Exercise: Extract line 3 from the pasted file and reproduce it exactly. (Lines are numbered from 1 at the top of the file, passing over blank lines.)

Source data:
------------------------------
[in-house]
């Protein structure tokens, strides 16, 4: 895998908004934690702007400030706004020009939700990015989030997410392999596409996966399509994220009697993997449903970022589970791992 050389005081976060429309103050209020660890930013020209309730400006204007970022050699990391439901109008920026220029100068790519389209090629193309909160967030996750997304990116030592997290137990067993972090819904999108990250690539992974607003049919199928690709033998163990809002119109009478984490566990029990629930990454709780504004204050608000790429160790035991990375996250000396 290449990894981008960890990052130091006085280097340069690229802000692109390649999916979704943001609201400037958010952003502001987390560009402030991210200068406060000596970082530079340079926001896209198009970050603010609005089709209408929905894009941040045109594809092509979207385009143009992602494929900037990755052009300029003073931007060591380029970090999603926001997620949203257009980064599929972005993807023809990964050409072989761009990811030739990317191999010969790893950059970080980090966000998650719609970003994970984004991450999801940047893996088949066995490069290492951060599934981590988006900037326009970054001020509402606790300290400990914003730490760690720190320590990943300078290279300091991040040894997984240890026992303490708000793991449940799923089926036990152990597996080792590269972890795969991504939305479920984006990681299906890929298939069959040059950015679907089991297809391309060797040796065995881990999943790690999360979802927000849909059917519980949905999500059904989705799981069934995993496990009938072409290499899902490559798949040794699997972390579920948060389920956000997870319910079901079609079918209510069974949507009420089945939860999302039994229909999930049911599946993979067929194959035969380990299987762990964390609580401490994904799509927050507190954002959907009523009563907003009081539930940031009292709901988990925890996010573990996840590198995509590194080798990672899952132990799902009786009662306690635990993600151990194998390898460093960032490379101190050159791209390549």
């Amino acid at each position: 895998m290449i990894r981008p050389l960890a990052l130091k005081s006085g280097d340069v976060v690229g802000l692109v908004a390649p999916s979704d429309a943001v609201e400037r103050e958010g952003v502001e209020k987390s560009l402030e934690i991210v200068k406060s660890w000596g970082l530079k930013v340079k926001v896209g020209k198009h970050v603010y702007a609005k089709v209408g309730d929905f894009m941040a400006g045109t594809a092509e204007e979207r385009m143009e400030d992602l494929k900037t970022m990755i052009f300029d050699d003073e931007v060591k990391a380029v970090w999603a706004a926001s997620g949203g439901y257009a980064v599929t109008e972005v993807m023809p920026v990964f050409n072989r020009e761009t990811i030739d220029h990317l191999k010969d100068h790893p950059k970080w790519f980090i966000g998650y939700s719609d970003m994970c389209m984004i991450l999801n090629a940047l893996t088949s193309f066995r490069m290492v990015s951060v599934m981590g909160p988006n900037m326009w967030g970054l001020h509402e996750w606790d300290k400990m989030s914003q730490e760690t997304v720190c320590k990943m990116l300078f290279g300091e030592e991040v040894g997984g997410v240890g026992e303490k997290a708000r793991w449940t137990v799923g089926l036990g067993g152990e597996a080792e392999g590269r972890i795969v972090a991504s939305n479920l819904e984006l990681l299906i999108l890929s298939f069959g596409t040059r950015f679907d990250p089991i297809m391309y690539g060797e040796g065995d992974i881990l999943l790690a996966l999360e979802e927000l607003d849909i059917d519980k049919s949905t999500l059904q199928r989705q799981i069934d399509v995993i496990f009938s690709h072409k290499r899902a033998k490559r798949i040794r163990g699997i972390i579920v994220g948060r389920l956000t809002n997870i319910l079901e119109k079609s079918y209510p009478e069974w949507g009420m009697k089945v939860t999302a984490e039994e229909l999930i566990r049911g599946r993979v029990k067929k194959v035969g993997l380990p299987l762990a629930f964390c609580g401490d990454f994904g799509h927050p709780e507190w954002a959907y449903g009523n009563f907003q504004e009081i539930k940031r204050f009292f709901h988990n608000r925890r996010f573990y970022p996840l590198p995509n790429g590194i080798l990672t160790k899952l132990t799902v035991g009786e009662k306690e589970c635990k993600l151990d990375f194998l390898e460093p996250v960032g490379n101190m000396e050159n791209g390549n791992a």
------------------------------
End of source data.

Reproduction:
């Amino acid at each position: 895998m290449i990894r981008p050389l960890a990052l130091k005081s006085g280097d340069v976060v690229g802000l692109v908004a390649p999916s979704d429309a943001v609201e400037r103050e958010g952003v502001e209020k987390s560009l402030e934690i991210v200068k406060s660890w000596g970082l530079k930013v340079k926001v896209g020209k198009h970050v603010y702007a609005k089709v209408g309730d929905f894009m941040a400006g045109t594809a092509e204007e979207r385009m143009e400030d992602l494929k900037t970022m990755i052009f300029d050699d003073e931007v060591k990391a380029v970090w999603a706004a926001s997620g949203g439901y257009a980064v599929t109008e972005v993807m023809p920026v990964f050409n072989r020009e761009t990811i030739d220029h990317l191999k010969d100068h790893p950059k970080w790519f980090i966000g998650y939700s719609d970003m994970c389209m984004i991450l999801n090629a940047l893996t088949s193309f066995r490069m290492v990015s951060v599934m981590g909160p988006n900037m326009w967030g970054l001020h509402e996750w606790d300290k400990m989030s914003q730490e760690t997304v720190c320590k990943m990116l300078f290279g300091e030592e991040v040894g997984g997410v240890g026992e303490k997290a708000r793991w449940t137990v799923g089926l036990g067993g152990e597996a080792e392999g590269r972890i795969v972090a991504s939305n479920l819904e984006l990681l299906i999108l890929s298939f069959g596409t040059r950015f679907d990250p089991i297809m391309y690539g060797e040796g065995d992974i881990l999943l790690a996966l999360e979802e927000l607003d849909i059917d519980k049919s949905t999500l059904q199928r989705q799981i069934d399509v995993i496990f009938s690709h072409k290499r899902a033998k490559r798949i040794r163990g699997i972390i579920v994220g948060r389920l956000t809002n997870i319910l079901e119109k079609s079918y209510p009478e069974w949507g009420m009697k089945v939860t999302a984490e039994e229909l999930i566990r049911g599946r993979v029990k067929k194959v035969g993997l380990p299987l762990a629930f964390c609580g401490d990454f994904g799509h927050p709780e507190w954002a959907y449903g009523n009563f907003q504004e009081i539930k940031r204050f009292f709901h988990n608000r925890r996010f573990y970022p996840l590198p995509n790429g590194i080798l990672t160790k899952l132990t799902v035991g009786e009662k306690e589970c635990k993600l151990d990375f194998l390898e460093p996250v960032g490379n101190m000396e050159n791209g390549n791992a």